Yes, we should do all the things described in these songs:  Risk it all for God, lay down our lives for Him, give Him all that we are.  Why?  Because the SAFEST place to be is directly in His will, following His guidance.  I don't think God wants us to barrel thoughtlessly into whatever we think might be His will at the moment.  I don't think it's that easy to discern His will, although I wish it were.  A lot of people think we're brave/crazy for adopting, and occasionally I feel that sentiment as well.  :)  But it's not a reckless action.  We've thought long and hard about this decision, and we feel that it's God's will in so many ways.  And if you've thoughtfully, prayerfully, and with wisdom and advice from others believe you've figured out what God wants you to do, you definitely don't have to be dangerous or reckless about it.  You just do it.

Tuesday, July 23, 2013

VBS and Adopting

This week is VBS at our church.  There was a time many years ago when I designed a week-long VBS program for a missions trip.  Let's just say, this one is a little more impressive.  :)  The overall theme, the crafts, the stories, the everything that comes with a packaged curriculum is pretty cool.  And we have some people at our church who did an amazing job on the decorations.  I'm doing the story time for four classes (with another person, thankfully), and even though I didn't teach yesterday, I was a bit tired from being on my feet all morning.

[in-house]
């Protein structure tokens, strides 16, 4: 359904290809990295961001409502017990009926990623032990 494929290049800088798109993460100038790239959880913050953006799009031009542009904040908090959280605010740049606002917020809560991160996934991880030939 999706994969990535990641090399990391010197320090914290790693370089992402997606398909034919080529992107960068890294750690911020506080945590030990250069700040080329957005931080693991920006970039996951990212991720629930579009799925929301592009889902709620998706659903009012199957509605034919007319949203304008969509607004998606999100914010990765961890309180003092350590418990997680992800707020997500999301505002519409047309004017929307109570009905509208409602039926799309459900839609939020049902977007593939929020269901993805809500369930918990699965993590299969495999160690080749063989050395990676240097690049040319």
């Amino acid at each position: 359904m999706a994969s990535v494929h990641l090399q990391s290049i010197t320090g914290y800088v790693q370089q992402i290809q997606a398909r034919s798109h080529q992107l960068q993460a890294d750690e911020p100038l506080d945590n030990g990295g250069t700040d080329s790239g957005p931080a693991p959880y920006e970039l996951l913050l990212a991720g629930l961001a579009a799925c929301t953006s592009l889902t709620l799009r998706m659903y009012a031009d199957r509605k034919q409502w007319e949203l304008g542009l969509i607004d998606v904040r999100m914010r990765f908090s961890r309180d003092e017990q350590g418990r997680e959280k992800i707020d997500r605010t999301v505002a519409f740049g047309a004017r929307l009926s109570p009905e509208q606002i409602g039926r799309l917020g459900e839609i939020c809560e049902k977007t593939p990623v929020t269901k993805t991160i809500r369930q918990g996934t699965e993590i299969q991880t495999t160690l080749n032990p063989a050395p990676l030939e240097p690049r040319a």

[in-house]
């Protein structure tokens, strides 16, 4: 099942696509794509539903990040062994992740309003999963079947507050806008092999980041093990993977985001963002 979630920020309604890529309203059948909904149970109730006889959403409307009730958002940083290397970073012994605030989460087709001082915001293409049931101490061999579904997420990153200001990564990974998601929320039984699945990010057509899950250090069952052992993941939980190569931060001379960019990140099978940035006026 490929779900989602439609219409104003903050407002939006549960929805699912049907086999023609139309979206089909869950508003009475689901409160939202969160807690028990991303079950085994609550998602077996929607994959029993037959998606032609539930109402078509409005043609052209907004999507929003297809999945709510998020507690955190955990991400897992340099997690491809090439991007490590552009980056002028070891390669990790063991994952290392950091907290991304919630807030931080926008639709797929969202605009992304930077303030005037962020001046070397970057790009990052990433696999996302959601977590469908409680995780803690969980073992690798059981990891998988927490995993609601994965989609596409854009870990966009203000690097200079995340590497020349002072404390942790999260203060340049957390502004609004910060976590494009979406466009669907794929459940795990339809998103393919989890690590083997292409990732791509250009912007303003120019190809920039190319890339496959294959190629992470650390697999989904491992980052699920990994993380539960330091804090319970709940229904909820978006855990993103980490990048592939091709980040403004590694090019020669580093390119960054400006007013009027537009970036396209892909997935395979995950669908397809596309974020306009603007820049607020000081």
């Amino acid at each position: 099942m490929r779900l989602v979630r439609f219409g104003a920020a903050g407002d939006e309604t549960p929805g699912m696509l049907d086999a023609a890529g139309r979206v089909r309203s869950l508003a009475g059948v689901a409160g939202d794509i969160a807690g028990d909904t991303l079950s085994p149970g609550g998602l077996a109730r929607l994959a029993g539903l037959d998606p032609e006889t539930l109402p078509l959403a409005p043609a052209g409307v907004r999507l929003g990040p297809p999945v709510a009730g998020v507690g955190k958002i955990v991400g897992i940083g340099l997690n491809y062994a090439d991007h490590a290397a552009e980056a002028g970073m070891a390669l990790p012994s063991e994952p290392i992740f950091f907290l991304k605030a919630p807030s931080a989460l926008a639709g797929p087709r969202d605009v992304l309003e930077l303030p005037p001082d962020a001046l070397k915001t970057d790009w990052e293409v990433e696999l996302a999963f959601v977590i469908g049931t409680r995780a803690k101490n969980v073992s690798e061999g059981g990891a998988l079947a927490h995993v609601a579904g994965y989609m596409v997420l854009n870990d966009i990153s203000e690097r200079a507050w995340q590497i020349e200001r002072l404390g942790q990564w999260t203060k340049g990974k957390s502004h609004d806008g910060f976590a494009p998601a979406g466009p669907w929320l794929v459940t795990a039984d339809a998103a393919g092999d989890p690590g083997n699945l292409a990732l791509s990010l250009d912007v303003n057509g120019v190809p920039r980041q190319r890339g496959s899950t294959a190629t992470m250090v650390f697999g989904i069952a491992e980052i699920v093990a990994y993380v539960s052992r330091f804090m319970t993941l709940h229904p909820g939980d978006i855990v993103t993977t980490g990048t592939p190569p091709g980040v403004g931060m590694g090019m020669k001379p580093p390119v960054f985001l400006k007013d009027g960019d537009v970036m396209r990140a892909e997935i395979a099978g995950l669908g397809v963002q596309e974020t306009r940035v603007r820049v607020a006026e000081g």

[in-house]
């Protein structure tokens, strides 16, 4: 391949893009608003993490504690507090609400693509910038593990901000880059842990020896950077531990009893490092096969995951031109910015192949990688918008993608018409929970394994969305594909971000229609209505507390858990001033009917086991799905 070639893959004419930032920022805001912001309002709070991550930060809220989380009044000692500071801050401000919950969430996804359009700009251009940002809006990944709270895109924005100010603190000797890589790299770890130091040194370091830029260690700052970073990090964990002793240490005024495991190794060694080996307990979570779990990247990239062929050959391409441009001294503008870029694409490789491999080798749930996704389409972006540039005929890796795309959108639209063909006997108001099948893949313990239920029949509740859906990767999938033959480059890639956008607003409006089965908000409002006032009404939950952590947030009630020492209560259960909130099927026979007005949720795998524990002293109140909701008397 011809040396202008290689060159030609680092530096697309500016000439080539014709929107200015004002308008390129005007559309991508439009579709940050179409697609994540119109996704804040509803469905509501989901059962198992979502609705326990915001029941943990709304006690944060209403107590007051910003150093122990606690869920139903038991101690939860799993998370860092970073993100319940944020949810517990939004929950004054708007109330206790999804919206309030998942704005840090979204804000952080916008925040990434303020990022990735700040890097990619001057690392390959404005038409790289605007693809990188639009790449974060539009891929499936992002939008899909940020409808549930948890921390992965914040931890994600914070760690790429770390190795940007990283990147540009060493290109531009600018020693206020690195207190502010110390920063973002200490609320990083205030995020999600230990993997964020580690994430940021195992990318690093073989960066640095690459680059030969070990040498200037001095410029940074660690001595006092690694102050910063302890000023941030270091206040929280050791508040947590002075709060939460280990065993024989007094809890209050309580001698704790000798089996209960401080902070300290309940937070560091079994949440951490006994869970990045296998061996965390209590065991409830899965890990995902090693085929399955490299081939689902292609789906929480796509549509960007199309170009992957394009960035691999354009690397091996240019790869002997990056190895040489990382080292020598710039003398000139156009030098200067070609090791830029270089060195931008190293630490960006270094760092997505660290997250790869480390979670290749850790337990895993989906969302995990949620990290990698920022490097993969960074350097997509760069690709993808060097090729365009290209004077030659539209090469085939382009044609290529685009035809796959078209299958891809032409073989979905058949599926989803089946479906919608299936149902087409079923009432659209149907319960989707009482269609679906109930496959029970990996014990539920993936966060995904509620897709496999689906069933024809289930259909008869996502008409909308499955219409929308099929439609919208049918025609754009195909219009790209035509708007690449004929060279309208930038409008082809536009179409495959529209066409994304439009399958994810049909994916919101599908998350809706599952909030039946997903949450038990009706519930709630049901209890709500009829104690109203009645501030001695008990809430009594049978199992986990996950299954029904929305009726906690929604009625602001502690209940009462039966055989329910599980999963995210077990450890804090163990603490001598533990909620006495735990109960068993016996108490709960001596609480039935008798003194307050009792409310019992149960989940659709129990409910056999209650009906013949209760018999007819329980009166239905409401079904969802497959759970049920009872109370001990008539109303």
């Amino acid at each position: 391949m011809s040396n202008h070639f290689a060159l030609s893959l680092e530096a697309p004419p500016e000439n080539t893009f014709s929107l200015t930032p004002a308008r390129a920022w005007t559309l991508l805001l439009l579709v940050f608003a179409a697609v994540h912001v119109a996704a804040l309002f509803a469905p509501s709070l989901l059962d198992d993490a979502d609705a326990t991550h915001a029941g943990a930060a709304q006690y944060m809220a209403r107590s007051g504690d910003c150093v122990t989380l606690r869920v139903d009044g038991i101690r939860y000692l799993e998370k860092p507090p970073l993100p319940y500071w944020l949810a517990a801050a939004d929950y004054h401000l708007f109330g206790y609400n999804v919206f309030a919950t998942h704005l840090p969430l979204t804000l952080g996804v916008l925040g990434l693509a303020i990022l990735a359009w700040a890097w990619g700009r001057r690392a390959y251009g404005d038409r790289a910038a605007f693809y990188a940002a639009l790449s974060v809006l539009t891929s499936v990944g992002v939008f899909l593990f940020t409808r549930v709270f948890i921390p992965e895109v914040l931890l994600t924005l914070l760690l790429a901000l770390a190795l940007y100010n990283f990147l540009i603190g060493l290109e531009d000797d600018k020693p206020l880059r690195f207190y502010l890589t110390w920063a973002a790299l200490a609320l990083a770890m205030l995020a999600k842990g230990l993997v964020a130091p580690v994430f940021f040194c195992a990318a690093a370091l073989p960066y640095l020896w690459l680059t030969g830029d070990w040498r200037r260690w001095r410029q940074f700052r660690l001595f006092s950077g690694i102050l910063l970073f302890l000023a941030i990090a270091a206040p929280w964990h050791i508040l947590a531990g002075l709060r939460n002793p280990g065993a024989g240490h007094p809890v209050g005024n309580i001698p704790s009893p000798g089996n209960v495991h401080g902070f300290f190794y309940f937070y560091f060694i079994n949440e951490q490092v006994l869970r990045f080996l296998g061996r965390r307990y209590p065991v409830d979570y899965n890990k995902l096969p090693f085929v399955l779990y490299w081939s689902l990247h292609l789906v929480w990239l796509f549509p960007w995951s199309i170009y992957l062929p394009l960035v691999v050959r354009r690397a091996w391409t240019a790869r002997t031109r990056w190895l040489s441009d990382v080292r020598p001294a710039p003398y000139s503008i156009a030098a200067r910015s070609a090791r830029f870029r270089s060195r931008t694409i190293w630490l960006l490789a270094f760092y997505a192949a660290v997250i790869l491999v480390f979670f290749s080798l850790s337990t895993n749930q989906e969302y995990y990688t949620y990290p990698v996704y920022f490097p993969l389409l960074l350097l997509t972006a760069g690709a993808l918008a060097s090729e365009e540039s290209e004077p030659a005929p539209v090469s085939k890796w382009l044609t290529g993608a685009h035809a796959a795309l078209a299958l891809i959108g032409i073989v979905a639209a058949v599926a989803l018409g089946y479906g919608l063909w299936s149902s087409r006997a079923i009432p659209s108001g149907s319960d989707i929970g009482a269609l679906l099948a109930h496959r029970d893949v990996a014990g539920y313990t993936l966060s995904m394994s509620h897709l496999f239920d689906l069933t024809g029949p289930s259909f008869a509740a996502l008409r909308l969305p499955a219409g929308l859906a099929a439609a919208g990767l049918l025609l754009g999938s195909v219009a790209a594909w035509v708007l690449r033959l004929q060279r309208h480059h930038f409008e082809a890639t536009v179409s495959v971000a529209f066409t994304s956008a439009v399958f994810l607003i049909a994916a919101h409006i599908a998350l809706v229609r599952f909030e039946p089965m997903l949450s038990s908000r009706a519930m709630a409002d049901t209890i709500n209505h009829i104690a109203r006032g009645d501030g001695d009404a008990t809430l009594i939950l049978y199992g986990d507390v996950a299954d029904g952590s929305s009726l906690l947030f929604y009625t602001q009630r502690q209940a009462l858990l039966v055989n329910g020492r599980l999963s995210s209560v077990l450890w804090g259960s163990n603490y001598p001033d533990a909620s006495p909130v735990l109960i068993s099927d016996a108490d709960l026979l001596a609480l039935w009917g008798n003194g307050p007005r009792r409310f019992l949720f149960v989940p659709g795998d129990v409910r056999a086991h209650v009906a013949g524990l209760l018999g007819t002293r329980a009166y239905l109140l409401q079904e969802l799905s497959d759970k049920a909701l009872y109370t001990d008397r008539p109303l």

Before everything got started, though, I ran into a friend who was dropping of two of her kids.  The third was too young for the program, and she was kidding about not knowing what to do with one child anymore.  And when she did have one child (as opposed to her three now), it was WAY harder.  You may remember the first time you ever packed a diaper bag--it probably weighed more than your newborn.  You had 6 outfits in case your child had 6 blowouts, along with twice as many diapers.  If you were super prepared, you even had a change of clothes for yourself.  ;)  Now, with the third, you put diapers and wipes in the car because occasionally, you forget the whole bag.  With the second on it's way, you wondered how you'll ever get in and out of the car with two kids (mine are 20 months apart, so the thought did cross my mind).  Lo and behold, I did manage to run errands.